A mixture of 16.7 gm (0.10 mole) of ethyl 4-hydroxybenzoate, 20.7 gm (0.15 mole) of potassium carbonate and 24 mL (0.30 mole) of epichlorohydrin in 250 mL acetone was heated to reflux for 12 hours. The reaction medium was then filtered and evaporated. The resulting oil was taken up in 100 mL toluene and washed with 100 mL 1.0N sodium hydroxide and 2×100 mL water. The toluene phase was then dried over magnesium sulfate and evaporated to give 13.5 gm (61%) of a clear oil. The NMR spectrum of this oil was consistent with the assigned structure and the oil was used in the next reaction step without further purification.

Ethyl 4-[2-Hydroxy-3-(isopropylamino)propoxy]benzoate Hydrochloride

A mixture of 2.2 gm (0.01 mole) of the epoxide derivative prepared as described above and 25 mL (0.28 mole) of isopropylamine in 25 mL of ethanol was heated to reflux for 2 hours. The reaction medium was then evaporated to a clear oil which was dissolved in ethanol and treated with ethereal HCl. The white crystals which were produced (1.07 gm, 35%) had a melting point of 112°-114° C. The NMR spectrum was consistent with the assigned structure and the elemental analysis was consistent with the molecular formula C15 H24 ClNO4.

EXAMPLE III

This example describes the experimental procedure for producing the following compound: ##STR11##

Methyl(4-Hydroxyphenyl)acetate

A solution of 15 gm (0.1 mole) of 4-hyroxyphenylacetic acid in 500 mL methanol and 2 mL concentrated sulfuric acid was placed in a Soxhlet extractor charged with 3A molecular sieves. The solution was heated to reflux for 72 hours, and the sieves were exchanged at 24-hour intervals. The reaction medium was then evaporated to an oil which was dissolved in 100 mL toluene and extracted with 3×100 mL water. The toluene phase was dried over magnesium sulfate, treated with activated charcoal and evaporated to provide 13 gm (80% yield) of a yellow oil. The NMR spectrum was consistent with the assigned structure and this material was used in the next reaction step.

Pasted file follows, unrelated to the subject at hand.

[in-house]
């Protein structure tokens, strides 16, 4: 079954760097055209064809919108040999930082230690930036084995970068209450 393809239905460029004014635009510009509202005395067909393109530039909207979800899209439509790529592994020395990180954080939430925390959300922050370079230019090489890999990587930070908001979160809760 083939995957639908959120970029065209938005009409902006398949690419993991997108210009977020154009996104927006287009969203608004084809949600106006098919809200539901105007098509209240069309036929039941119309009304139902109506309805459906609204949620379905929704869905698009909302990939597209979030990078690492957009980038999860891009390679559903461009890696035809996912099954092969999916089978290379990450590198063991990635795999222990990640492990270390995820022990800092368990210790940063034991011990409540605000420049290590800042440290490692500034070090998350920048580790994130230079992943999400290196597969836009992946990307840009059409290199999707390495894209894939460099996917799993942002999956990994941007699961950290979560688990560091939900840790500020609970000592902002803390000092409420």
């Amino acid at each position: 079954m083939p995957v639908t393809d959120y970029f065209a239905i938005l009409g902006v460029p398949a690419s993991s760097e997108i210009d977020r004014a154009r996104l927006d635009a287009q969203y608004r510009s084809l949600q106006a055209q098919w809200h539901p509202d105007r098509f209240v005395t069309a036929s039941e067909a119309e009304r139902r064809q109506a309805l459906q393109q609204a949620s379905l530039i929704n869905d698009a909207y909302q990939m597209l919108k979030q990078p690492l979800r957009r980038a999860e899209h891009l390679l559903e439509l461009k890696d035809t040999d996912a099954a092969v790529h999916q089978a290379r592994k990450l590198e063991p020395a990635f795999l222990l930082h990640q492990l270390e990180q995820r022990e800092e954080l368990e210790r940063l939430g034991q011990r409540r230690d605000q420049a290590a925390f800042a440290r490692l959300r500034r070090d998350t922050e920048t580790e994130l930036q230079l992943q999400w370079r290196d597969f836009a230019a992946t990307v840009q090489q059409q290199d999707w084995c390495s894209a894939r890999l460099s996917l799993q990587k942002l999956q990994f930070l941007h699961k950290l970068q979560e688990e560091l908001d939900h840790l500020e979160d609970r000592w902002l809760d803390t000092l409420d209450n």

Methyl 4-(2,3-Epoxypropoxy)phenylacetate

The oil described in the preceding reaction was utilized directly in the condensation reaction with epichlorohydrin, potassium carbonate and acetone as described in Example I to provide the desired aryl ether epoxide in 60% yield. The NMR spectrum of the clear oil obtained in this manner was consistent with the assigned structure.

Methyl 4-[2-Hydroxy-3-(isopropylamino)propoxy]phenylacetate hydrochloride

A mixture of 2.2 gm (0.01 mole) of methyl 4-(2,3-Epoxypropoxy)-phenylacetate and 1.7 mL (0.02 mole) of isopropylamine in 25 mL methanol was heated to reflux for 2.5 hours. The reaction medium was then evaporated, and the resulting oil was dissolved in methanol and treated with ethereal HCl to provide 0.6 g (19%) of white crystals: mp 119°-121°. The NMR spectrum was consistent with the assigned structure and the elemental analysis was consistent with the molecular formula C15 H24 NO4 Cl.

EXAMPLE IV

This example describes the experimental procedure for producing the following compound: ##STR12##

Methyl 3-(4-Hydroxyphenyl)propionate

A solution of 17 gm (0.1 mole) of 3-(4-hydroxyphenyl)propionic acid in 500 mL methanol and 2 mL concentrated sulfuric acid was placed in a Soxhlet extractor charged with 3A molecular sieves. The solution was refluxed for 72 hours and the sieve were exchanged at 24 hour intervals. The reaction medium was then evaporated to an oil which was dissolved in 100 mL toluene and extracted with 3×100 mL water. The toluene phase was dried over magnesium sulfate, treated with activated charcoal and evaporated to provide 15 gm (80%) of a clear oil. The NMR spectrum was consistent with the assigned structure and this material was utilized directly in the next reaction step.

Methyl 3-[4-(2,3-Epoxypropoxy)phenyl]propionate

The oil described above was utilized directly in the condensation reaction with the epichlorohydrin, potassium carbonate, and acetone as described in Example I. Purification was effected by vacuum distillation (156°; 0.4 mm pressure) and provided the aryl ether epoxide in 45% yield. The NMR spectrum of the clear oil obtained by this procedure was consistent with the assigned structure and the elemental analysis was consistent with the molecular formula C13 H16 O4 Cl.

Methyl 3-[4-[2-Hydroxy-3-(isopropylamino)propoxy]-phenyl]propionate Hydrochloride

A mixture of 50 gm (0.21 mole) of methyl 3-[4-(2,3-epoxypropoxy)phenyl]propionate and 100 mL of isopropylamine in 100 mL methanol was heated to reflux for 4 hours. The reaction medium was then evaporated and the resulting oil taken up in methanol and treated with ethereal HCl and provided crystals which were recrystallized in similar fashion to provide 28 gm (47%) of white crystals: mp 85°-86°. The NMR and IR spectra and the elemental analysis data were consistent with the assigned structure having a molecular formula of C16 H26 NO4 Cl.